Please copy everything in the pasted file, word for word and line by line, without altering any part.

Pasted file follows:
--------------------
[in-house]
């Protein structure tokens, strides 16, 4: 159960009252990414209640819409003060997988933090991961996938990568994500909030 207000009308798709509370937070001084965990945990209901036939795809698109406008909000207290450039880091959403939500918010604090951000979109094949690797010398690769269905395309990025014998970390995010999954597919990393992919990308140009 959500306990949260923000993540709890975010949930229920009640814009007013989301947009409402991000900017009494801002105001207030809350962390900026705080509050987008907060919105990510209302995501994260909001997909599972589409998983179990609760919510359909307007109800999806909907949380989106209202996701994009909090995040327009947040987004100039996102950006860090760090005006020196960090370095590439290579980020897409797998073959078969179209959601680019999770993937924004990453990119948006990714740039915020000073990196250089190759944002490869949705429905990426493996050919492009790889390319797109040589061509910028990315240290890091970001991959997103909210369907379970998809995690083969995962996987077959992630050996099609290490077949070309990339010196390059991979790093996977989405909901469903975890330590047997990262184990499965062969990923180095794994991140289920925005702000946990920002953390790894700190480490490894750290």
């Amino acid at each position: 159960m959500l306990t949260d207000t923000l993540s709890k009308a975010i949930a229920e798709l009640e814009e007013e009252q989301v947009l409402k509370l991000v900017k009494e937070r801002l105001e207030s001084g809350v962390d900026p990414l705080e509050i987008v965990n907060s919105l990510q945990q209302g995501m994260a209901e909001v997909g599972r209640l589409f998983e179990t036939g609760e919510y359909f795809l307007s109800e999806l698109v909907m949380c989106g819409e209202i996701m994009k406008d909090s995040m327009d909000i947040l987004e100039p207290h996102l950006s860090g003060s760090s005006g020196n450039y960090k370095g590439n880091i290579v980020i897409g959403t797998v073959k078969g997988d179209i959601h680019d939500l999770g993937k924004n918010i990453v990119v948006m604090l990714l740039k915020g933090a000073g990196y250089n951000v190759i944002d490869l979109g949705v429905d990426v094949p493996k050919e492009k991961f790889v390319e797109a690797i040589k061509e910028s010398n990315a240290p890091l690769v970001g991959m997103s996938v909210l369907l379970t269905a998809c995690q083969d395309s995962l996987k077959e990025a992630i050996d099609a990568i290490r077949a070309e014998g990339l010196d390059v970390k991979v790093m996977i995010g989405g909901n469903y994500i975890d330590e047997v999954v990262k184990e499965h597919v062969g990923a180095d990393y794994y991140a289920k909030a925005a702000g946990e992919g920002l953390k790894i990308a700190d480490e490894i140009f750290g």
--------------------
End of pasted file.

[in-house]
């Protein structure tokens, strides 16, 4: 159960009252990414209640819409003060997988933090991961996938990568994500909030 207000009308798709509370937070001084965990945990209901036939795809698109406008909000207290450039880091959403939500918010604090951000979109094949690797010398690769269905395309990025014998970390995010999954597919990393992919990308140009 959500306990949260923000993540709890975010949930229920009640814009007013989301947009409402991000900017009494801002105001207030809350962390900026705080509050987008907060919105990510209302995501994260909001997909599972589409998983179990609760919510359909307007109800999806909907949380989106209202996701994009909090995040327009947040987004100039996102950006860090760090005006020196960090370095590439290579980020897409797998073959078969179209959601680019999770993937924004990453990119948006990714740039915020000073990196250089190759944002490869949705429905990426493996050919492009790889390319797109040589061509910028990315240290890091970001991959997103909210369907379970998809995690083969995962996987077959992630050996099609290490077949070309990339010196390059991979790093996977989405909901469903975890330590047997990262184990499965062969990923180095794994991140289920925005702000946990920002953390790894700190480490490894750290």
């Amino acid at each position: 159960m959500l306990t949260d207000t923000l993540s709890k009308a975010i949930a229920e798709l009640e814009e007013e009252q989301v947009l409402k509370l991000v900017k009494e937070r801002l105001e207030s001084g809350v962390d900026p990414l705080e509050i987008v965990n907060s919105l990510q945990q209302g995501m994260a209901e909001v997909g599972r209640l589409f998983e179990t036939g609760e919510y359909f795809l307007s109800e999806l698109v909907m949380c989106g819409e209202i996701m994009k406008d909090s995040m327009d909000i947040l987004e100039p207290h996102l950006s860090g003060s760090s005006g020196n450039y960090k370095g590439n880091i290579v980020i897409g959403t797998v073959k078969g997988d179209i959601h680019d939500l999770g993937k924004n918010i990453v990119v948006m604090l990714l740039k915020g933090a000073g990196y250089n951000v190759i944002d490869l979109g949705v429905d990426v094949p493996k050919e492009k991961f790889v390319e797109a690797i040589k061509e910028s010398n990315a240290p890091l690769v970001g991959m997103s996938v909210l369907l379970t269905a998809c995690q083969d395309s995962l996987k077959e990025a992630i050996d099609a990568i290490r077949a070309e014998g990339l010196d390059v970390k991979v790093m996977i995010g989405g909901n469903y994500i975890d330590e047997v999954v990262k184990e499965h597919v062969g990923a180095d990393y794994y991140a289920k909030a925005a702000g946990e992919g920002l953390k790894i990308a700190d480490e490894i140009f750290g």